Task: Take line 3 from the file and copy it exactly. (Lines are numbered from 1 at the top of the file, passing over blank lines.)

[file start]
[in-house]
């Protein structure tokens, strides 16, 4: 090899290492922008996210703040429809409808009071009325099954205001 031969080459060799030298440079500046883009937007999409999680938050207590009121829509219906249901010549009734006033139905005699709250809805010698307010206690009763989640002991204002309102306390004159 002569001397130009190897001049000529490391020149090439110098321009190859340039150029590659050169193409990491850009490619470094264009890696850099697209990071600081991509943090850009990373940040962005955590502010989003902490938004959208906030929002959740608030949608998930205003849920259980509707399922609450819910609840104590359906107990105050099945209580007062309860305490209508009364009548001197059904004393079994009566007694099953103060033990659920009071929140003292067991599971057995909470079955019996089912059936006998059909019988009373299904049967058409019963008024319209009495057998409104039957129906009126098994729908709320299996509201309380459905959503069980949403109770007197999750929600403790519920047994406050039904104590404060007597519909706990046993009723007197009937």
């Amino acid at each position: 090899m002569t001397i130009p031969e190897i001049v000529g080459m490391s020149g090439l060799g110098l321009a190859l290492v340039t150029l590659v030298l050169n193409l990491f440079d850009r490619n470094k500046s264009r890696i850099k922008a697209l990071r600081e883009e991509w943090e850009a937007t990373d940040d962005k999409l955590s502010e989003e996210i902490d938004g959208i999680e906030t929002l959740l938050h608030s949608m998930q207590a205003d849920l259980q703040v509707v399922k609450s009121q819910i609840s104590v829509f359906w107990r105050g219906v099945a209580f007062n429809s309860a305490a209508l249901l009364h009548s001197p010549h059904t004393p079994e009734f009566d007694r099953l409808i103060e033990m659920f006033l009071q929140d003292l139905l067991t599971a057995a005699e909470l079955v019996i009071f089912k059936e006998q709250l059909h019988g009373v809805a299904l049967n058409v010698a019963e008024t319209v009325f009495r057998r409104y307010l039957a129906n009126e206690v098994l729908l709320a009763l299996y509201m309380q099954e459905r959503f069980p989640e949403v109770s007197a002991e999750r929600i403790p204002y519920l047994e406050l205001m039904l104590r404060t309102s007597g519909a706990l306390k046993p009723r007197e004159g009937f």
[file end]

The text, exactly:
């Amino acid at each position: 090899m002569t001397i130009p031969e190897i001049v000529g080459m490391s020149g090439l060799g110098l321009a190859l290492v340039t150029l590659v030298l050169n193409l990491f440079d850009r490619n470094k500046s264009r890696i850099k922008a697209l990071r600081e883009e991509w943090e850009a937007t990373d940040d962005k999409l955590s502010e989003e996210i902490d938004g959208i999680e906030t929002l959740l938050h608030s949608m998930q207590a205003d849920l259980q703040v509707v399922k609450s009121q819910i609840s104590v829509f359906w107990r105050g219906v099945a209580f007062n429809s309860a305490a209508l249901l009364h009548s001197p010549h059904t004393p079994e009734f009566d007694r099953l409808i103060e033990m659920f006033l009071q929140d003292l139905l067991t599971a057995a005699e909470l079955v019996i009071f089912k059936e006998q709250l059909h019988g009373v809805a299904l049967n058409v010698a019963e008024t319209v009325f009495r057998r409104y307010l039957a129906n009126e206690v098994l729908l709320a009763l299996y509201m309380q099954e459905r959503f069980p989640e949403v109770s007197a002991e999750r929600i403790p204002y519920l047994e406050l205001m039904l104590r404060t309102s007597g519909a706990l306390k046993p009723r007197e004159g009937f």